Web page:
chrisparkercommunications: Travel PR October 2015 - Page 4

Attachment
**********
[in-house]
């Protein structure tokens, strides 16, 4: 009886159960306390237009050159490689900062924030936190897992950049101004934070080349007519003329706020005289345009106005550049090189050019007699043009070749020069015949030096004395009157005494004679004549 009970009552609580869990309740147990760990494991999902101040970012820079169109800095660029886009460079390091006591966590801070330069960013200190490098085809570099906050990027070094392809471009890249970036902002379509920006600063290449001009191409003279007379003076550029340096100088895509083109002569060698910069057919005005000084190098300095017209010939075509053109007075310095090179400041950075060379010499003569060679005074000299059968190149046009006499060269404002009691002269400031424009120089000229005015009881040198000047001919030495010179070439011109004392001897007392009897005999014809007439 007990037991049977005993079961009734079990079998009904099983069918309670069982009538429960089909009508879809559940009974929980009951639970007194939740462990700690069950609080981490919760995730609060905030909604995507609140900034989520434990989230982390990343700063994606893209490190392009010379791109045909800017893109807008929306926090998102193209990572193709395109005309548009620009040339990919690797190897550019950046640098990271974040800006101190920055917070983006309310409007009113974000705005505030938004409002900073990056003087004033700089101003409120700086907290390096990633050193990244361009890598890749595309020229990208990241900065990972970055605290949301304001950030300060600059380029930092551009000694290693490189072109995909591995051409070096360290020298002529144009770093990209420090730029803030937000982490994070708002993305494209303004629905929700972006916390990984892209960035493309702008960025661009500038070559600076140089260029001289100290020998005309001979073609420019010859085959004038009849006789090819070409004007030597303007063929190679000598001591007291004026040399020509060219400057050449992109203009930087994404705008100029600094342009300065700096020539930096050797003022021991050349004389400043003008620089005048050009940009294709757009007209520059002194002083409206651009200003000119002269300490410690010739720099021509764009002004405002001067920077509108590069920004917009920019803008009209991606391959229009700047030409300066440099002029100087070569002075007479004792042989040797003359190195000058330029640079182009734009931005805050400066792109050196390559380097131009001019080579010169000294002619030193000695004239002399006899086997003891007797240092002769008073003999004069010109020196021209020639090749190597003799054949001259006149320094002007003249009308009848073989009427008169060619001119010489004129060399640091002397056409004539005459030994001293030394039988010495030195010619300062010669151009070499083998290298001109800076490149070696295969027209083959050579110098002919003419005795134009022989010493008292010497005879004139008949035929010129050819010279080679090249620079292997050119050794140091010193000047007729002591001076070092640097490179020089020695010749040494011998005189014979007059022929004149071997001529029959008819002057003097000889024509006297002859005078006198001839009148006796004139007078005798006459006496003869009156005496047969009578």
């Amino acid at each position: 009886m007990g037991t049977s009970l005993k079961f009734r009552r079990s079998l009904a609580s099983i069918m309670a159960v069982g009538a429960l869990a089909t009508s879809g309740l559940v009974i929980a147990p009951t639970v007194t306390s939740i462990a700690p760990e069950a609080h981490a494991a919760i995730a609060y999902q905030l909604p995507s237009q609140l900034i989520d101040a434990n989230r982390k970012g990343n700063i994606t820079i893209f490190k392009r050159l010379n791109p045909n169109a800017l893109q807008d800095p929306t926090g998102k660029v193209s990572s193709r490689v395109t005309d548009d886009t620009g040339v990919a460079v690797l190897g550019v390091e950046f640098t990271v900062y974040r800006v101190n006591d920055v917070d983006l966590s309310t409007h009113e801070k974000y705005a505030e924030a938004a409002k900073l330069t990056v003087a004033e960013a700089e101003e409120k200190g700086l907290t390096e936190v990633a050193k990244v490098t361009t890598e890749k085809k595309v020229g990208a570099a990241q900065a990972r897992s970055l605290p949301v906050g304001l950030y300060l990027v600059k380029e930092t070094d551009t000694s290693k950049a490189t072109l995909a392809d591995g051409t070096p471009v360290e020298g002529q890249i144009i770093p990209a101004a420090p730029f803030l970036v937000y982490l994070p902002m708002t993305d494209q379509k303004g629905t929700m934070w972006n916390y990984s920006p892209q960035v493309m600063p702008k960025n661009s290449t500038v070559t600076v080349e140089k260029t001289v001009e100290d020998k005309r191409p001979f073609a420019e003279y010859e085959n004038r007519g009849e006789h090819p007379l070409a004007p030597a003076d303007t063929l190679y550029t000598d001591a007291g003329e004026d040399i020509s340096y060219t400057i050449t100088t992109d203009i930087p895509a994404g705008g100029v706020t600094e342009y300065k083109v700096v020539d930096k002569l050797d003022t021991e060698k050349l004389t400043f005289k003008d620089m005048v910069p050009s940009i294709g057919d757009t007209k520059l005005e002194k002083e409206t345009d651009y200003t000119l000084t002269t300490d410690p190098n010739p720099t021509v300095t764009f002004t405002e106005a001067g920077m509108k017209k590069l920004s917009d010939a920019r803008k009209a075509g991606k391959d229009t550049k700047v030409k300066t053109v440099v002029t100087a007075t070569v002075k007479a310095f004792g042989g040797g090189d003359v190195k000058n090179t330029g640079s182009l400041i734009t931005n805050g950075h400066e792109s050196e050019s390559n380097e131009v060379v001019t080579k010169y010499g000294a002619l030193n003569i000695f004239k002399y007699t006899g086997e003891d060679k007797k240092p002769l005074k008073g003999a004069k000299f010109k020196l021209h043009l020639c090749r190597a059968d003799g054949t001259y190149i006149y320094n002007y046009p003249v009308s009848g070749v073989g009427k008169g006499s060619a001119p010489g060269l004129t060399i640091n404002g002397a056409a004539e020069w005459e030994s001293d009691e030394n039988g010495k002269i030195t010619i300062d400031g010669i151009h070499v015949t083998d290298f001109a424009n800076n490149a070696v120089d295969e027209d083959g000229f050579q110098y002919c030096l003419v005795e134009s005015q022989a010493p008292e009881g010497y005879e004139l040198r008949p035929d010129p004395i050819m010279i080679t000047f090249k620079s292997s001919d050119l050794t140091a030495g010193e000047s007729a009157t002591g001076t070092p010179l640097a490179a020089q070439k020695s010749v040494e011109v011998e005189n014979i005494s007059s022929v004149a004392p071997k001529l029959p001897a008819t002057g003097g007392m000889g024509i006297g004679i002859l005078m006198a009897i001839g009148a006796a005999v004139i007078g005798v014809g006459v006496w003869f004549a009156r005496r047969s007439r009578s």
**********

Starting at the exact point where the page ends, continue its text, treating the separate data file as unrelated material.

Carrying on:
TRAVEL Page 38 Late deals ■ Flying from Edinburgh on May 26, three nights in Prague staying at the three-star Prague Centre Superior on bed and breakfast, from £195 per person. ■ Flying from Edinburgh on May 25, six nights in Albir, Costa Blanca, staying at the three-star Albir Garden Complex on self catering, from £329 per person. This deal includes a 22kg baggage allowance and transfers. ■ Flying from Edinburgh on May 25, seven nights in Magaluf, Majorca, staying at the three-star TRH Palmanova on self catering, from £349 per person. This deal includes a 22kg baggage allowance and transfers. ■ For these and other deals see www.jet2holidays.com – freephone 0800 408 5594, or visit your travel agent. more at DailyRecord.CO.UK with MELANIE HARVEY Chris Parker gets a head for heights as he goes in search of some late spring skiing in one of the world’s loftiest resorts Luggage fables PACKING your suitcase is tricky these days, with every airline having different rules. But a study by UK-based luggage delivery company – sendmybag.com – discovered that some people pack bizarre items. The top 10 most unusual items were: ■ Framed pictures of dead cats – a woman in her 40s took the photos of “her family” everywhere. ■ A wall clock - a pensioner liked to fall asleep to the sound of her ticking clock. ■ A set of dumbbells – a man with a “passion for fitness” wouldn’t go anywhere without them. ■ Husband’s ashes in an urn – a widow from Lanarkshire kept her late husband close by. ■ A 24-pack of Worcester sauce crisps – a snack fan had an “obsession” with the flavour. ■ A plastic carrier bag full of sheared sheep’s wool – a knitting fanatic or farmer. ■ Bondage gear – self explanatory. ■ A fire extinguisher – a man with pyrophobia always packed one. ■ A stuffed hamster – one woman took her former pet with her wherever she went. ■ About 15 ‘lucky rabbit’s feet’ – a man with a fear of flying’s good luck charms. Daily Record Saturday, May 3, 2014 AFTER clinging on to a T-bar for the best part of a mile, I can at last glide to the ­mountain’s edge and get an awe-inspiring view of the Alps from more than 12,000 feet. Peak after snowy peak as far as the eye can see in every direction is lit up by the dazzling spring sunshine. As far as viewing points go, this has to take some beating. I’ve come to Cervinia, in the Aosta Valley, tucked away in the north-west corner of Italy. Before me lies one of the world’s highest ski areas. At the top, I’m 6km and 1400 vertical metres from the village. This should mean it’s possible to find great powder conditions, even into early May at the end of the season. During the long descent back to the hotel, I pass in the shadow of one of the Alps’ most famous mountains. The pyramid-shaped 4478m Matterhorn DARING – famously known Somersaulting skier in the as the logo on a Snowpark certain Swiss ­chocolate bar – dominates the area. This notorious rock, the ice. With the sun beating down, scene of many early the conditions are perfect. The climbing tragedies, modern, quick lifts, are quiet, too. looms large in En route to lunch, I stop by the Cervinia’s history, Indianpark – considered one of and in the town the best snowparks in the Alps, itself, with its replete with half-pipe, sculptures, rails and jumps – and ­monuments and chat with some the souvenirs that fill LIGHT FANTASTIC uber-cool English The Alpine village the village’s gift shops. of Cervinia snowboarders, not that Back in the centre, it’s pleasant I can understand much enough. Cervinia has made an of their lingo. effort in recent years to soften its I decide against image. Many of the hotels, bars and having a go myself. Not restaurants built in the 60s, have wanting to get caught been reclad in wood, giving a more up in a “huckfest,” traditional Alpine feel. (when riders compete My hotel is the Petit Palais, a trying to catch bigger 10-minute stroll away. and bigger air), and so It’s basic but comfortable, and feeling a bit “lame”, the all-inclusive option is ideal for (uncool), I decide it’s families trying to keep costs down. time to refuel. There The food is good quality, with is a lot of choice, with antipasti and a first and second placed, sitting right next to the course cooked to order. main cable car. Within minutes, I’m up to a dozen or so restaurants dotted about the mountain. I head There’s a decent choice of at the lift station of Plan Maison at to the self-service restaurant Chalet ­alcoholic drinks, too. the heart of the resort. Etoile, situated next to the If you are looking for a little more A deep gorge splits the main ski Plan Maison lift. varied nightlife, the Crystal reps area into two sectors. I begin with My pasta and coffee costs 12 host a bar crawl once a week. A the bigger, left-hand section and euros – pretty reasonable and 10-euro ticket buys you five drinks gradually move across. The slopes certainly much cheaper than in in the town’s best spots. For more just below the Matterhorn are pricey Zermatt. Eventually, a family-friendly activities, there is nearly deserted. seat becomes available on the also ice skating and bowling. This is heaven for intermediates panoramic terrace, packed with I hit the slopes early, keen to like me, with wide, cruisey reds. sun worshippers. Hilariously, there explore the whopping 300km of There is still powder, especially at are even Italian men holding tin foil pistes. The Petit Palais is ideally the top of the runs, with next to no